When a man becomes prime minister and thus primus interpares (the first among equals) and holds within his mind and hands the ability to guide a nation’s destiny for the limited time he holds such power, it is incumbent upon him to raise the ante. In considering the appointments he makes he should be guided only by merit and shun personal preferences and comfort levels. At times this means rising beyond himself. This is certainly not an easy task but given his changed status one that is of absolute essence.
Nawaz Sharif, as prime minister, is required to make three very important and highly sensitive appointments in his first six months in office. The three will determine the future of the country during literally his entire time in office (the president was the first of these). All of Pakistan, and the outside world, are looking at this and they will certainly be foremost on the PM’s mind. The first appointment therefore provides clear indication of what, perhaps, is to come. If we are to go by the current criteria than it appears being insignificant is significant. It unfortunately confirms that he perhaps continues to follow the criteria he had in the past and which landed him in serious trouble. This certainly gives rise to anxiety.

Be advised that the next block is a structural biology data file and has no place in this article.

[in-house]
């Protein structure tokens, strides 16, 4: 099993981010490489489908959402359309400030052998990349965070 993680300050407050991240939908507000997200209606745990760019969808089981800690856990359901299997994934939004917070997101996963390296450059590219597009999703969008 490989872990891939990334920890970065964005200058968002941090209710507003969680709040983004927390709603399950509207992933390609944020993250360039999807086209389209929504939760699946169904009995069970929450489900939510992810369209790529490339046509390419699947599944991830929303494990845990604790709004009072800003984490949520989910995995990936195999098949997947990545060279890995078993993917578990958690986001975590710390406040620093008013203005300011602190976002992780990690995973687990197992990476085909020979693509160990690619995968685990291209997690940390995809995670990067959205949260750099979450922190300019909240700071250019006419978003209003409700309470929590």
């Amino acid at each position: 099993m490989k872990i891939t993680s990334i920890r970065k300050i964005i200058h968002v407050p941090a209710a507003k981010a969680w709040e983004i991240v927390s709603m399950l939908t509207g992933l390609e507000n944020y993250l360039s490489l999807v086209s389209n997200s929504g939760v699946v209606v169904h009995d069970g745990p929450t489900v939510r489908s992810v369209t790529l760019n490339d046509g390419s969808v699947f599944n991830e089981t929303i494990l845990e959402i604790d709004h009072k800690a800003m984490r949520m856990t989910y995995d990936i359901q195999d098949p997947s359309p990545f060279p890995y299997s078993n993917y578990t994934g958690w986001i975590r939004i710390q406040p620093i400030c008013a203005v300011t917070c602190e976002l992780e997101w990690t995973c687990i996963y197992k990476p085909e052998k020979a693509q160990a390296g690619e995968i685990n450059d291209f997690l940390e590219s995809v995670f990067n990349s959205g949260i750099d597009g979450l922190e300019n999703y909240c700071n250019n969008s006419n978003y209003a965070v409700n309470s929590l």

Reverting briefly to the controversy over dates of holding the election and boycott by some parties, my comment is that this was totally unnecessary and was made a mountain out of a molehill. The 27th Ramadan is not a holiday. And Umra during Ramadan is not mandatory. It is a luxury exercised by parliamentarians, politicians and the rich. And so what if members of the electorate were away and deprived of the right to vote? The EC selected a date; government should have followed it. Perhaps the SC needed to rise above the insignificance and the EC should have prevailed. Quibbling over petty matters as has been dominantin Pakistan’s past certainly does not behoove the largesse expected of national leadership.